Combat makes up the other half of THE BANNER SAGA. Up to six heroes, Man and Varl, face the Dredge and other bad guys on the field of battle. Fighting is turn-based, though you can select the order in which you want your team members to go. Each enemy killed yields you a point of renown, which can either be spent to level up individual heroes or used as currency outside of battle.

Characters have two main stats that are tracked in combat: strength and armor. Strength governs both health and physical power, while armor negates damage against strength. With stronger opponents, it can be difficult to decide which stat to target. Reducing their armor makes them more vulnerable to your allies while leaving you open to counterattack, while targeting strength right off the bat will take longer but can neuter powerful enemies. While most of THE BANNER SAGA’s mechanics are lifted directly from other titles, it’s the management of key attributes that stands as its most unique function, and its most rewarding.

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Clever tactics are appreciated, but “smash the little guy” is also acceptable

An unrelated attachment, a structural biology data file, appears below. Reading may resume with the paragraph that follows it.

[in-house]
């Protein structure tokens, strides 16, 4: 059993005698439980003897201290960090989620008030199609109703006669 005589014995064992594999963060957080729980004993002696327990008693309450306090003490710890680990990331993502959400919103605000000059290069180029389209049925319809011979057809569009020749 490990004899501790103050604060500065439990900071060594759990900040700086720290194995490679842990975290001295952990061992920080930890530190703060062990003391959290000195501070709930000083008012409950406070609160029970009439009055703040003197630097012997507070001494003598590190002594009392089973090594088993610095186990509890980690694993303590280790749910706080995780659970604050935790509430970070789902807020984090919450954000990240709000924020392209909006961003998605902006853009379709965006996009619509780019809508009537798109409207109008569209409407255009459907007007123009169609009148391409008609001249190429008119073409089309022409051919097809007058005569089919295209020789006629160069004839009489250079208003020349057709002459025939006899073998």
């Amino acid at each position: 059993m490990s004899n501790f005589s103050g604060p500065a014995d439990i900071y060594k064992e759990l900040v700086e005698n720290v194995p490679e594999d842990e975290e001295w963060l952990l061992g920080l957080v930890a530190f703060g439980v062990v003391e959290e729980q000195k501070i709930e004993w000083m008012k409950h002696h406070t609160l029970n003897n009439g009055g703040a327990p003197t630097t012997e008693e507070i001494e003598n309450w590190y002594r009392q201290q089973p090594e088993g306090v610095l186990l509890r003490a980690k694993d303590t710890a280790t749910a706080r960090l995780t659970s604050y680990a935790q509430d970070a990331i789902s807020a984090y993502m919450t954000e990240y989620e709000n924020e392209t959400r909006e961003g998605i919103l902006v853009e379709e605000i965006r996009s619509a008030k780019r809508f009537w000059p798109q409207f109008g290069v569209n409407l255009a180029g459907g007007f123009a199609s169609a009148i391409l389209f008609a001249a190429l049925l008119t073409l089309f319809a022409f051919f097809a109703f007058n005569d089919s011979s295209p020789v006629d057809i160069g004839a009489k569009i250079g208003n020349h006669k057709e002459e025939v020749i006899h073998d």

The game plays fine, but the main selling point here is the beautiful hand drawn art style. Every asset in THE BANNER SAGA, be it on the trail or in battle, is animated in traditional 2D format. The color palette wisely knows when to be either vibrant or muted, creating a contrast between character and environment that truly pops. The most impressive aspect demonstrated here, however, is the use of animation layers. Gnarled trees, ancient ruins, and arrow-riddled bodies of the fallen will obscure your convoy, building an atmosphere of uncertainty that brilliantly complements the do-or-die decision-making system. Hills will dramatically part to unveil grand cities and majestic shrines. The acute sense of discovery created by these reveals acts as a light at the end of the tunnel for the player who is happy for the opportunity to rest and restock on supplies.